The hyperscalers and cloud builders may design and contract out their own Arm server chips, or they may rally behind Ampere Computing at this point. (Marvell could do something really interesting and create an open source ThunderX3 chip. But we would not hold our breath on that one. . . .) We think that some of these homegrown compute engine projects are as much about providing leverage to buy commodity parts like Intel CPUs and Nvidia GPUs as they are providing better bang for the buck for tailored architectures. But, as Wittich points out, we have not as yet seen a true horizontal Arm server CPU player as yet, so we cannot presume that it won’t happen or that vertical integration among the hyperscalers and cloud builders – where they design and build their own processors and have absolute control – is the necessary end state.

“I think there is still a strong desire for a CPU that can be leveraged across the datacenter space,” Wittich says. “That is what Intel is doing, and that is what AMD is doing. There hasn’t been an Arm player who has actually built an Arm server that has the highest performance and that gets traction, and sticks with it long enough to get the wins. This is why there is this gravitation at times towards building their own. However, the horizontal play makes a ton of sense and creates a ton of value with x86 processors, particularly in ecosystem creation, and that is also valuable with Arm processors. Until Ampere Computing, no one has delivered, stuck with it, and then actually gotten some adoption.”

Oracle is the first big buyer of Altra processors, which it will be deploying on its eponymous cloud, and another one of the big clouds will be deploying Altra chips “over the next couple of months” and “a few other announcements are pending.” There are other design wins in the works in the United States and China, according to Wittich, and more server makers in addition to the “Mount Jade” two-socket Altra system that customers and benchmarkers have been playing with for the past several months and the single-socket Mount Snow” server that is coming from Gigabyte.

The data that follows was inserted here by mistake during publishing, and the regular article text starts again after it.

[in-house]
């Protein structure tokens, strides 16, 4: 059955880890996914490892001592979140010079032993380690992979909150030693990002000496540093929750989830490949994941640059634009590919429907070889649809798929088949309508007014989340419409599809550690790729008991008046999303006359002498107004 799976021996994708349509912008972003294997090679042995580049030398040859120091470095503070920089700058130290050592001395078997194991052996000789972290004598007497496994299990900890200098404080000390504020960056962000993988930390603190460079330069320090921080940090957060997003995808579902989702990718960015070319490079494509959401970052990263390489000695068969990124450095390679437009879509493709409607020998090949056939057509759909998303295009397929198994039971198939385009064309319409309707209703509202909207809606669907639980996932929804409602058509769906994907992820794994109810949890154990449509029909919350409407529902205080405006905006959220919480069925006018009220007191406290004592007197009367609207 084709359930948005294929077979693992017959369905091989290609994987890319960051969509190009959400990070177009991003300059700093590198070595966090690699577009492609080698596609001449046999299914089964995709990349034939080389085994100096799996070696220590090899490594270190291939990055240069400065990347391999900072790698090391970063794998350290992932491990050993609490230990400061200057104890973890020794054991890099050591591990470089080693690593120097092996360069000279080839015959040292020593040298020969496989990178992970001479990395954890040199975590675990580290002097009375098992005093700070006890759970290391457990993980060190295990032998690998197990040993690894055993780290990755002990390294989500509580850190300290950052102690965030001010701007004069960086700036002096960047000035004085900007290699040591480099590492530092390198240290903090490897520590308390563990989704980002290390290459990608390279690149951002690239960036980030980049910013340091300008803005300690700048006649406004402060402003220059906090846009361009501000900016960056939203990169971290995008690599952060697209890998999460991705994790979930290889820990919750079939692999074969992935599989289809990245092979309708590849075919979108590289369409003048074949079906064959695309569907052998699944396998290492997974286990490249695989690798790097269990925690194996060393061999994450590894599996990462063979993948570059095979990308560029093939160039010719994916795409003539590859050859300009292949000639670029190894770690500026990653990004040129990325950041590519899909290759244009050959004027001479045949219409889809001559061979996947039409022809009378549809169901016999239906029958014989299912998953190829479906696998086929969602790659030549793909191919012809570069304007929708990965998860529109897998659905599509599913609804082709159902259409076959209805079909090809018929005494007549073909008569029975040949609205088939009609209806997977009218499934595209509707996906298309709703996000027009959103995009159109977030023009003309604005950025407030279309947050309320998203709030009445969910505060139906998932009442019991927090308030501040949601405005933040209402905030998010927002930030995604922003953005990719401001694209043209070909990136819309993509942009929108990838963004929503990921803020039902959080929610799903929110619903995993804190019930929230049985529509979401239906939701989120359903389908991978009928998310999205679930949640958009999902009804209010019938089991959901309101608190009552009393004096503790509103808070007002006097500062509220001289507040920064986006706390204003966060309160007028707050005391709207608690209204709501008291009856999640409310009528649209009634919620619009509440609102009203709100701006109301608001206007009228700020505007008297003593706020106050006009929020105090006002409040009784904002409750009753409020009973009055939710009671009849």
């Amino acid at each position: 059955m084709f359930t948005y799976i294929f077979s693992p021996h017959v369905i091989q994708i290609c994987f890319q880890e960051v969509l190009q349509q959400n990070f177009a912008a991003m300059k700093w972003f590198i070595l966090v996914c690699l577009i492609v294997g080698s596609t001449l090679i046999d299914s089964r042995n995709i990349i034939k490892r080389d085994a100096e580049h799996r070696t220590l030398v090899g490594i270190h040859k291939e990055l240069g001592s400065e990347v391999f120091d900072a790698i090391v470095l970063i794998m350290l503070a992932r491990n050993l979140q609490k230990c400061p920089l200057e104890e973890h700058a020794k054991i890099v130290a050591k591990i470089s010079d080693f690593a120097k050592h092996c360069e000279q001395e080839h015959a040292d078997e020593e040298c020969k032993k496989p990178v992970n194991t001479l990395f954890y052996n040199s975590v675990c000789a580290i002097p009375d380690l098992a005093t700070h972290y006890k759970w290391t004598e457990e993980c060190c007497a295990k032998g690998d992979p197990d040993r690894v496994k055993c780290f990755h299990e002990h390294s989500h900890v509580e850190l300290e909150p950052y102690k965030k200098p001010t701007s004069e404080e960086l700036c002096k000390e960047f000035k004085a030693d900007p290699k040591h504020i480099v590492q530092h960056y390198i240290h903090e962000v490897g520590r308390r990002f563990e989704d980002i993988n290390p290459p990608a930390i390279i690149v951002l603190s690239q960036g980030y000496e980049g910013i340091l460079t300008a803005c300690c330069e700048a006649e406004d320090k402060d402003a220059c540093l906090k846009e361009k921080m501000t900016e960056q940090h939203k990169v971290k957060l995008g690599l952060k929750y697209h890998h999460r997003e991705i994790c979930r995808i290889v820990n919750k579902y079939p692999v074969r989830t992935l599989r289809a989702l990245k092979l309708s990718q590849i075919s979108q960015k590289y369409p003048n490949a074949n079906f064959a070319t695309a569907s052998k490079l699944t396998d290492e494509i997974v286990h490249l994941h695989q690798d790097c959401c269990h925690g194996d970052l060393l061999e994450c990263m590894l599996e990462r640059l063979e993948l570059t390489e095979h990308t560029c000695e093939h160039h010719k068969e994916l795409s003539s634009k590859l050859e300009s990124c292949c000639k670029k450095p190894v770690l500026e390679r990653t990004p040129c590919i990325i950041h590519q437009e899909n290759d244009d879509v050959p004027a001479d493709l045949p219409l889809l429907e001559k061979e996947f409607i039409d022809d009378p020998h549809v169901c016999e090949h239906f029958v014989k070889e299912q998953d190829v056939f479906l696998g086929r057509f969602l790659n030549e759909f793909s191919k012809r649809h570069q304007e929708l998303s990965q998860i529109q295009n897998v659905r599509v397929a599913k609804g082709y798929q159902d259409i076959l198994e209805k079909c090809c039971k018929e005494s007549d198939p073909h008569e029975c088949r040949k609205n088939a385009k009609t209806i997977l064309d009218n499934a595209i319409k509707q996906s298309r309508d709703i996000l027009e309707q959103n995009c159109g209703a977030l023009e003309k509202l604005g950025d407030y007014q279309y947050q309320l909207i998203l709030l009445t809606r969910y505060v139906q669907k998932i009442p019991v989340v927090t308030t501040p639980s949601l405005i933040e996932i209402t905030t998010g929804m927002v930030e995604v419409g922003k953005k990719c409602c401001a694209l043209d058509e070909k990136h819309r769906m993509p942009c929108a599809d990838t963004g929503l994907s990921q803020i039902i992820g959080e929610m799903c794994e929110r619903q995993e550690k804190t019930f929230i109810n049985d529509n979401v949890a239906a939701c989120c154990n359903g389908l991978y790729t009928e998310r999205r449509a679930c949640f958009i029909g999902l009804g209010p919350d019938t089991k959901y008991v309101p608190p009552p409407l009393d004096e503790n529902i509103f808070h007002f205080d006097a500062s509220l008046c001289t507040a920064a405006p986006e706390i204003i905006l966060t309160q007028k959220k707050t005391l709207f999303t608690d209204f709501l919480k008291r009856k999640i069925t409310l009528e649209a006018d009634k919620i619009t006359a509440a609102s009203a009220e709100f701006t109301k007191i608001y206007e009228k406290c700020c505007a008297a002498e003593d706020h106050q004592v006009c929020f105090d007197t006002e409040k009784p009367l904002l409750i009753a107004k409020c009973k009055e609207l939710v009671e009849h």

The Mount Jade system is made by Taiwanese ODM WiWynn. You can see early benchmarks on this machine from Serve The Home here and from Anandtech there.) The Mount Jade machine has a pair of the top-bin Q80-33 processors, which have those 80 cores running at 3 GHz with a thermal design point of 250 watts each but burns more like 210 watts when running benchmarks such as SPECint_rate, according to Wittich.

The Mount Jade system has Altra 160 cores in total, which are fed by eight memory controllers and up to sixteen memory sticks per socket, for a maximum of 8 TB of main memory fully loaded with 256 GB DDR4 memory sticks; maximum speed is 3.2 GHz. (It is far more likely for this machine to be configured with 32 GB or 64 GB memory sticks, which are a lot cheaper per unit of capacity and which would deliver the same bandwidth into and out of the CPUs for any given number of memory slots used.) The Mount Jade system has one Open Compute 3.0 PCI-Express 4.0 x16 slot, plus two other PCI-Express 4.0 x16 slots that are capable of supporting the CCIX protocol running at 25 Gb/sec for accelerator coupling. (We wonder if these CCIX slots could also be used for NUMA coupling to create an eight-socket system.) The machine also has six PCI-Express 4.0 x8 slots for other peripherals. The system has a pair of 2,000 watt power supplies.

Importantly, the future 128-core Mystique processors will plug into the same slots in the Mount Jade and Mount Snow systems as the current 80-core Quicksilver parts do. This will not be the case with the future Siryn processors, which will support different memory and I/O – presumably DDR5 memory and PCI-Express 5.0 peripherals, but Ampere Computing is not saying – and therefore require a different socket.

One more thing: The 128-core Mystique Altra Max processors are sampling and out the door, and early hyperscale and cloud builder customers are playing with them now. They should be out in volume by the middle of this year.

“I think people are going to be shocked when they see the list of providers who are coming out with services based on Altra,” boasts Wittich.

We certainly hope so, and we expect one of them to be Microsoft. Hence the moves by Marvell to basically mothball ThunderX3. But that is just a guess, and maybe Microsoft will say more at the Open Compute Project Global Summit, which is being pushed out to early November this year and is scheduled to be an in-person event in San Jose.